AUGUSTA — Democrats running for governor talked about education funding, taxes and health care Thursday at a forum sponsored by the Kennebec County Democratic Committee and the Central Maine Labor Council.

Patrick McGowan, Steve Rowe, Senate President Elizabeth Mitchell and write-in Donna Dion explained their vision for the state as they worked to win the support of the crowd of about 50 gathered at an Augusta union hall.

One audience member said his property taxes are going up this year because of state cuts to education. He wanted to know what the candidates would do to help senior citizens who can no longer afford their taxes.

Rowe, a former attorney general, said part of the answer lies in reducing costs in other areas so more money is available for K-12 education. But he didn’t rule out the possibility of raising taxes if necessary.

“I’m not taking a no-new-taxes pledge,” he said. “I don’t have any plan to raise any broad-based taxes. I don’t think any of us do. But it has to be an option.”

McGowan, who stepped down as head of the state’s conservation agency to run for governor, said he would look at eliminating some of the exemptions in the state’s tax code to bring in additional revenue. He said he’d want to consider raising taxes on nonresidents.

“My pledge to you is not to take another penny out of a Maine resident’s pocket to pay for taxes,” he said.

Mitchell said the state has two programs in place — the Homestead Exemption and the circuit breaker — to try to help residents better afford their taxes. When it comes to education funding, she said taxpayers want the state to chip in 55 percent of the cost but it’s not clear where that money is supposed to be found.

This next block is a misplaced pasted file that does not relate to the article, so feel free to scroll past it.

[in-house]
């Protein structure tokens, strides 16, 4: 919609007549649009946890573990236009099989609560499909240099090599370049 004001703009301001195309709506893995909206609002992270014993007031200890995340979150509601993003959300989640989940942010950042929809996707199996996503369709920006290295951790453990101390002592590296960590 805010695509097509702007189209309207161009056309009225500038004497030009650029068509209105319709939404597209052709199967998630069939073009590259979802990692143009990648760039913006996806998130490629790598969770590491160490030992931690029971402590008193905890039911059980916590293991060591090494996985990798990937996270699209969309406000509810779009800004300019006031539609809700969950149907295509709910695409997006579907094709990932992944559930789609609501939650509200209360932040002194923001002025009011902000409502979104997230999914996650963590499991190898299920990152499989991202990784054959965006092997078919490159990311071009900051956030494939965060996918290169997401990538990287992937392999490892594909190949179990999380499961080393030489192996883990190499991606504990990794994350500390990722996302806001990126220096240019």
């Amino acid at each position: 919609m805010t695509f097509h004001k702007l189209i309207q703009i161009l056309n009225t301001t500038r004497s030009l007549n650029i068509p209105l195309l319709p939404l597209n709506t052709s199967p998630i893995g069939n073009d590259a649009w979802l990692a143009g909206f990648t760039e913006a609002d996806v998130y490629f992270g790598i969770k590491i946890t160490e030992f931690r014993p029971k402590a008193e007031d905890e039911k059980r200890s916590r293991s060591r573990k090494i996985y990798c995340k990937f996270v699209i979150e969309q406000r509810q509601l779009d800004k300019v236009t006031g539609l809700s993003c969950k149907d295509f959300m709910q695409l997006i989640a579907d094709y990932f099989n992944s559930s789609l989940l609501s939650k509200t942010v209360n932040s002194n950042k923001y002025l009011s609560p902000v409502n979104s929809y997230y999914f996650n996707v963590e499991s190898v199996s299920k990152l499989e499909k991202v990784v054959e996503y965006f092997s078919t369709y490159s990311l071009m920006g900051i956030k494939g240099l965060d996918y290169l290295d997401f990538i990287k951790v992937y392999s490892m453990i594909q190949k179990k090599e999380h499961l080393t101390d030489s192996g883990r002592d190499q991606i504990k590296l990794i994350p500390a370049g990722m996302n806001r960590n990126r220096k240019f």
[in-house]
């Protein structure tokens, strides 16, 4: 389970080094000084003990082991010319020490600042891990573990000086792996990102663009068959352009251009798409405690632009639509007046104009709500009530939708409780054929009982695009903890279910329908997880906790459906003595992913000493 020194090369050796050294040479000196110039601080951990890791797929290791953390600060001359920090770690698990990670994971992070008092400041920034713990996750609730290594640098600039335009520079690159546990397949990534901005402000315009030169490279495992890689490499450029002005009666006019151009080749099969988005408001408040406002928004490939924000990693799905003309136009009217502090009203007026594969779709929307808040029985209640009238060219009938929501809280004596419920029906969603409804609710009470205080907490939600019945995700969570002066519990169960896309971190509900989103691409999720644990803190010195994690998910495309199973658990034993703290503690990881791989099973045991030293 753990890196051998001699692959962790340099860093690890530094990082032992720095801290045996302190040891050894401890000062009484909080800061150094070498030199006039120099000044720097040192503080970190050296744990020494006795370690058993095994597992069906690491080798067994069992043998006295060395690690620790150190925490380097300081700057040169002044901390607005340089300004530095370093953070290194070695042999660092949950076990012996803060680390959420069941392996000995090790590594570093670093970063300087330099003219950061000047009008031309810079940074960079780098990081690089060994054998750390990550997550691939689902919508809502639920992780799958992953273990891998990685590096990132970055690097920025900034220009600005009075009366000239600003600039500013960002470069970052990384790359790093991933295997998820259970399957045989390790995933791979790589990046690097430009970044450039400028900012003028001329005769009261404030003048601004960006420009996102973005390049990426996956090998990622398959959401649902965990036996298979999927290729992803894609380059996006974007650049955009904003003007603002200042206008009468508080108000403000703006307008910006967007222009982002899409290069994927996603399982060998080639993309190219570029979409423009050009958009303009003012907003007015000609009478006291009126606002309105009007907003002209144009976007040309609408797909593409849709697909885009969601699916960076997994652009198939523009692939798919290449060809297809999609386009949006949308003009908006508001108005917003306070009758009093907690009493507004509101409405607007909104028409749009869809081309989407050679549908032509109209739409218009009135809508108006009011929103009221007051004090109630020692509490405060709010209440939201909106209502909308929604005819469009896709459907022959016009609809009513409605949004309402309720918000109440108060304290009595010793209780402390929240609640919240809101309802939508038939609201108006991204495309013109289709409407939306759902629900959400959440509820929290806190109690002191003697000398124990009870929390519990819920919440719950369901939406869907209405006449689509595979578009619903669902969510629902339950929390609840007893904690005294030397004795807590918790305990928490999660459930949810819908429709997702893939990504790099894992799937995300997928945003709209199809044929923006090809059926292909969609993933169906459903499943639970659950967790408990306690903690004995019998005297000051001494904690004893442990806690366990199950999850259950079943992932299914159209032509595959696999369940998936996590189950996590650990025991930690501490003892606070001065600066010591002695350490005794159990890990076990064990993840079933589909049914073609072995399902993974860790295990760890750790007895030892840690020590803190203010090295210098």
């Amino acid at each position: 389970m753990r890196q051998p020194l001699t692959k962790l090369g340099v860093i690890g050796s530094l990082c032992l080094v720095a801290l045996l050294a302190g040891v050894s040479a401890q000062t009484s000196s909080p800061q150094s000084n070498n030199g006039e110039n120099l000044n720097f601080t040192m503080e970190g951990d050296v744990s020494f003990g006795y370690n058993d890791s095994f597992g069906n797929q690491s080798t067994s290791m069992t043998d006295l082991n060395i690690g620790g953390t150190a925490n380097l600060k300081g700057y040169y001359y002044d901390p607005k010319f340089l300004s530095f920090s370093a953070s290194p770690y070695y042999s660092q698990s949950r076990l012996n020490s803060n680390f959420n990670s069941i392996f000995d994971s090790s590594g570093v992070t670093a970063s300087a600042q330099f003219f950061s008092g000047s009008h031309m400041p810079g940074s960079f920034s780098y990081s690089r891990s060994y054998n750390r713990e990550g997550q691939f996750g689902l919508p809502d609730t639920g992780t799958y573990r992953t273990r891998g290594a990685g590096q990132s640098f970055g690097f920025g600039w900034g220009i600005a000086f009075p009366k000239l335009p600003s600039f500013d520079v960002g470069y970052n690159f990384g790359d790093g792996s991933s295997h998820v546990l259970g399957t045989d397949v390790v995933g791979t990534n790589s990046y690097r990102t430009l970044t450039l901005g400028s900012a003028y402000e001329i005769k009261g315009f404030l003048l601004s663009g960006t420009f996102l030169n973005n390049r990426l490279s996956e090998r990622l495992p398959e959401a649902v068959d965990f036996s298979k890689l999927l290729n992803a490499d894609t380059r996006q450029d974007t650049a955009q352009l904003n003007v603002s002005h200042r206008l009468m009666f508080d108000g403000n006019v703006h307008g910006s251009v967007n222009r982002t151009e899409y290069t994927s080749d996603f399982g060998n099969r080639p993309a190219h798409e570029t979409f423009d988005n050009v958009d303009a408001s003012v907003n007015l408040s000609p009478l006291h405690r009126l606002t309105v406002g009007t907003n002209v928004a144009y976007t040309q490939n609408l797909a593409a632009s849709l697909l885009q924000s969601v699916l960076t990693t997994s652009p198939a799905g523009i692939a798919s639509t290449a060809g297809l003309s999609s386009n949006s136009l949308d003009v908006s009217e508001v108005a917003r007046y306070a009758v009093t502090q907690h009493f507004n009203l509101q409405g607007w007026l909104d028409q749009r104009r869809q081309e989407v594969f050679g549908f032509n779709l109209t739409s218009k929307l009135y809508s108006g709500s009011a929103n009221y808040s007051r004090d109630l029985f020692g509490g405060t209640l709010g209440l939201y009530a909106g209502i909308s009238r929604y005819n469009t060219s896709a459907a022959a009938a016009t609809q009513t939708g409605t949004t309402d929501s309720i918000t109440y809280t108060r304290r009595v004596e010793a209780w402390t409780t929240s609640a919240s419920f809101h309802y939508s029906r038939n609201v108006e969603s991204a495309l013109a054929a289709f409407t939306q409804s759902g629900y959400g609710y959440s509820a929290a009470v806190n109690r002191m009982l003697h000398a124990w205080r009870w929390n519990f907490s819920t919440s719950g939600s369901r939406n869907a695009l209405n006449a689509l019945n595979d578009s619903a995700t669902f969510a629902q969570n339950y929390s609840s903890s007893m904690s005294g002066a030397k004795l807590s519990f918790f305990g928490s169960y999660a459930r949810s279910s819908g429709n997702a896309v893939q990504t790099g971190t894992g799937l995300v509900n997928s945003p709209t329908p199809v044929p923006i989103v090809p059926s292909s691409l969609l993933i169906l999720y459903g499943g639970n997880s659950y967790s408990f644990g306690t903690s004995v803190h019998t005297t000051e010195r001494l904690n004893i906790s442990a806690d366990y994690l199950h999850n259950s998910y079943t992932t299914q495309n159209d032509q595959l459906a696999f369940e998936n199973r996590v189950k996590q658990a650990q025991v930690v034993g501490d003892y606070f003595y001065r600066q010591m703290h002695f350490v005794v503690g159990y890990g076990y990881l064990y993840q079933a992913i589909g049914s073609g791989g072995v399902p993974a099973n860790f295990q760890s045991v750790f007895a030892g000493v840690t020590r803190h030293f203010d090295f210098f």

“We also have to deal with the painful reality of, can we afford the same number of administrators when the number of students is going down?” she said.

Dion, a former Biddeford mayor, said state and federal mandates have driven up the cost of education.

“The structure is extremely important,” she said. “We need to look at, what have we mandated?”

On June 8, five Democrats — Rowe, Mitchell, McGowan, Rosa Scarcelli and John Richardson, with Dion running as a Democratic write-in.

On the Republican side, seven men are vying for the nomination: Waterville Mayor Paul LePage, Bruce Poliquin, Les Otten, Steve Abbott, Bill Beardsley, Matt Jacobson and Sen. Peter Mills.

Unenrolled candidates unenrolled candidates who have until June 1 to get 4,000 signatures to make the November ballot include Eliot Cutler, John Whitcomb and Kevin Scott.

When it comes to health care, Rowe said he believes the nation will have a single-payer system — eventually.

“I believe we’ve got to move toward a single-payer system,” he said. “You want to talk about what’s holding back business in Maine? It’s health care.”

Mitchell said although the state’s Dirigo Health program has been “much maligned,” she hears from people who value the insurance they get through the public-private partnership.

She said some form of public option or insurance exchanges need to be put in place to extend coverage to more people.

“We have to get the cost down,” she said.

McGowan said he supported a single-payer health care system as far back as 1990 when he ran for Congress. Now that there’s a new federal law, he believes competition will help lower costs.

“Let’s let the insurance companies bid on it and deliver it at a cost that’s effective,” he said.

Dion said she has relatives in Canada who have benefited from that country’s nationalized health care system.

She said the exchange system that’s part of the new U.S. health care law will help.

“We could drive ourselves in the direction of a single payer,” she said.

Susan Cover — 620-7015

[email protected]

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